The act of calling; – usually with the voice, but often otherwise, as by signs, the sound of some instrument, or by writing; a summons; an entreaty; an invitation; as, a call for help; the bugle's call. —Webster's Dictionary 1913
According to the meta-study ReMAP, between 1992 and 1994 one missionary in twenty prematurely left mission service each year. This implies the loss of half of all missionaries every thirteen years. With this in mind, it is widely thought that a clear sense of call serves to prevent such dropout. This detailed and compassionate study of Mennonite women missionaries in Central Africa finds this to be true—in the short term. But in the long term, the sense of call itself tends to turn on the call—resulting in burnout and dropout. Through extensive field work, the author charts the course of missionaries who remodeled the call—turning its burden into blessing. This is embedded in a careful theological analysis, drawing on a wide sweep of Mennonite thought and praxis.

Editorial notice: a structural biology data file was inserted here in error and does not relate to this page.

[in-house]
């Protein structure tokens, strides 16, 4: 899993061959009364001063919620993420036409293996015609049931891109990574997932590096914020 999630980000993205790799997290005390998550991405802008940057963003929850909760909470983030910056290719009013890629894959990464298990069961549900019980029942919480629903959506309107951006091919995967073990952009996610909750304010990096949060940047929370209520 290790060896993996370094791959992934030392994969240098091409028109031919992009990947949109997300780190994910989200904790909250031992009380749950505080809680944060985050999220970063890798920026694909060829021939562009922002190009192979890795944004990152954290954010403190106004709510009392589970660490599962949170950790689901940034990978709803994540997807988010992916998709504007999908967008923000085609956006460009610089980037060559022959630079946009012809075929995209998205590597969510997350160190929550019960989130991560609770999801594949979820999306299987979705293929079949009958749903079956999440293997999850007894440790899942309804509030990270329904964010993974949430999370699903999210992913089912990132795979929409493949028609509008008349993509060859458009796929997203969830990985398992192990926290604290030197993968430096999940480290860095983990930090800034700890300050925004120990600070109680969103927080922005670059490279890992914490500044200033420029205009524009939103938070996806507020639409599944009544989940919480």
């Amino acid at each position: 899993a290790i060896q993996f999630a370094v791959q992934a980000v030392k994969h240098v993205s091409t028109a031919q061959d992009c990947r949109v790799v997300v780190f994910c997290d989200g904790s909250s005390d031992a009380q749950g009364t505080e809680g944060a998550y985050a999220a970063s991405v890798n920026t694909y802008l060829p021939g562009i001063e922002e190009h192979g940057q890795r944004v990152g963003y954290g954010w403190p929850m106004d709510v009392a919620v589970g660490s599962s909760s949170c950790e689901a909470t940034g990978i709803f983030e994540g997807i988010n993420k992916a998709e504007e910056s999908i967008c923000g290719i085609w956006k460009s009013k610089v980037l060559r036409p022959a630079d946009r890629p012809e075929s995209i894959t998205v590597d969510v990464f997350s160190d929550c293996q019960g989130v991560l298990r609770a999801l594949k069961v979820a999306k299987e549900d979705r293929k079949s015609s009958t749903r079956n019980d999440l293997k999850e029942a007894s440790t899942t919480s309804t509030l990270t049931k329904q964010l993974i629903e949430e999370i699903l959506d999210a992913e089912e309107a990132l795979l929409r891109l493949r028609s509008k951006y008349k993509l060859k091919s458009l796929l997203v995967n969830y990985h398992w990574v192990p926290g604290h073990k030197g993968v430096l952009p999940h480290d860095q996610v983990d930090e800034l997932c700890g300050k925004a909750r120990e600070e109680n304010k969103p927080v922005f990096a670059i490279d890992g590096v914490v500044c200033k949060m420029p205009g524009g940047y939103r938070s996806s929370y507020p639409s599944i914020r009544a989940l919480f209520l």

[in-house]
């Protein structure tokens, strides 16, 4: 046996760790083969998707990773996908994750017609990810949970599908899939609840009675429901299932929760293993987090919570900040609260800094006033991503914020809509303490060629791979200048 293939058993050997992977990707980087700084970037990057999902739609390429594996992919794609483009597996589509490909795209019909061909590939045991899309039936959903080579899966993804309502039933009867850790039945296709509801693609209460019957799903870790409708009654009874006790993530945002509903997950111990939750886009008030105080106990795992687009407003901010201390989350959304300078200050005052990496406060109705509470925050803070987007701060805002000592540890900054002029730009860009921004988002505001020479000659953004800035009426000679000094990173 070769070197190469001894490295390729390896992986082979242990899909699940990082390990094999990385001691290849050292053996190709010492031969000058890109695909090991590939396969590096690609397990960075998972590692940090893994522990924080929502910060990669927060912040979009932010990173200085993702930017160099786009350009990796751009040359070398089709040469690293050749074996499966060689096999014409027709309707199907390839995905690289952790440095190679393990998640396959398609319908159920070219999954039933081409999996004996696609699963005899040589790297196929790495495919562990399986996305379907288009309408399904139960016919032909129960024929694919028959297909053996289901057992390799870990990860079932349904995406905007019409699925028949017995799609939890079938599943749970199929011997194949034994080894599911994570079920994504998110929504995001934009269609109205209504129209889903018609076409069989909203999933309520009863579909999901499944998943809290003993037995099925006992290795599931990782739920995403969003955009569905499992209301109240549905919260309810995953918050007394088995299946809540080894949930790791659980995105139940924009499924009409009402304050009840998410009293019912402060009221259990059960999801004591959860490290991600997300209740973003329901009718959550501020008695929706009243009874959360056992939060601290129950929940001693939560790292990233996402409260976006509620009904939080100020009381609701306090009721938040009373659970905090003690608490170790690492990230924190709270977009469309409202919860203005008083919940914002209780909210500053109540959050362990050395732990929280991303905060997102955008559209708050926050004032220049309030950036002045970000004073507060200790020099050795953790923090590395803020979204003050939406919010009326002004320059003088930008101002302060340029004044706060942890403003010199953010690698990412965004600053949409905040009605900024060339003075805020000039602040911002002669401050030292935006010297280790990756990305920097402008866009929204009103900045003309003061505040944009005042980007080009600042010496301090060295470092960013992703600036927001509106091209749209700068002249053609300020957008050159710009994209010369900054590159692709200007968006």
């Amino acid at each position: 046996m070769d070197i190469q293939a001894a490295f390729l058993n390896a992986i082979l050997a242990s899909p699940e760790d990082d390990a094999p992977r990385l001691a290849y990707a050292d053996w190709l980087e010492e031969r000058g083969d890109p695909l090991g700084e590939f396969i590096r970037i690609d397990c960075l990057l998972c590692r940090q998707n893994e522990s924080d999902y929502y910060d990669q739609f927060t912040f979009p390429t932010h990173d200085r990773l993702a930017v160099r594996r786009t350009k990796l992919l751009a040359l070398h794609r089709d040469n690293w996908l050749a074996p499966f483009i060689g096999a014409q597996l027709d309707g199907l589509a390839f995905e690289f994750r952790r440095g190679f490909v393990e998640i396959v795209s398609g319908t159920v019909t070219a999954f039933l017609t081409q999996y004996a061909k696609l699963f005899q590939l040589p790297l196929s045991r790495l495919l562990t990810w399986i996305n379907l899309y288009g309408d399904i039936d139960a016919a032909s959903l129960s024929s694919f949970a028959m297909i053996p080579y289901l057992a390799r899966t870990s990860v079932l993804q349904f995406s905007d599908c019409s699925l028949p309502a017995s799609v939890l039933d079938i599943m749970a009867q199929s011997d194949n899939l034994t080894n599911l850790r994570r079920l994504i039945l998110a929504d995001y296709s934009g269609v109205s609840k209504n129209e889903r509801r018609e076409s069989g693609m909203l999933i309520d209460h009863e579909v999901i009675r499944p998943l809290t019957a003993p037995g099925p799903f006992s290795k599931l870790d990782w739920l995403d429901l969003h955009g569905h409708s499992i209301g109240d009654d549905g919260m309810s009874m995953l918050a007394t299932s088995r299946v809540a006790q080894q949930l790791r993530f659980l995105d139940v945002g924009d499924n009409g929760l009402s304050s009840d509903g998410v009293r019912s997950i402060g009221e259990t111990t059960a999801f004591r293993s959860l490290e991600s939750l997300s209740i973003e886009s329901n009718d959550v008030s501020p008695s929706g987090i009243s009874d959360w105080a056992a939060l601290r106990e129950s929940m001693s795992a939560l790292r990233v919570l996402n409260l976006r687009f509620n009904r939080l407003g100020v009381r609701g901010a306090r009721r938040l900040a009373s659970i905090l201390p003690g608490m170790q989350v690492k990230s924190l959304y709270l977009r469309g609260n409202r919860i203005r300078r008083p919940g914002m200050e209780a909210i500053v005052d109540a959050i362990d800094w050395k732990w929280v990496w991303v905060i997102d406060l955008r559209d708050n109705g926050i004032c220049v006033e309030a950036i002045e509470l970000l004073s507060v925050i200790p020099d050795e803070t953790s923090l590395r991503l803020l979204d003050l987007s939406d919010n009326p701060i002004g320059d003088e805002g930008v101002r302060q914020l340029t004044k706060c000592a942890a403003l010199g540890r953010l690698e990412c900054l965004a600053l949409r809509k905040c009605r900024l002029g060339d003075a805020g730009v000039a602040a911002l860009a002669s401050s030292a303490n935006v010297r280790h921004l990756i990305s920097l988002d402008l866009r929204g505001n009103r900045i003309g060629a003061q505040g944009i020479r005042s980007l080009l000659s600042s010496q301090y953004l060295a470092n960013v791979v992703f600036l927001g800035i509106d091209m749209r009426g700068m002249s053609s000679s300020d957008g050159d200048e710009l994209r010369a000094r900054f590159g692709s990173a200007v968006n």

“I soon became aware that many of the missionaries in my case study were struggling. The more I investigated, the more I became aware of missionary breakdowns and even dropout. Of course, there are intense stresses attached to missionary life—but the more attrition stories I heard, the more I began to wonder whether there may be a connection between the women’s interpretation of their call and their significant missionary wear and tear.” —Mirjam Scarborough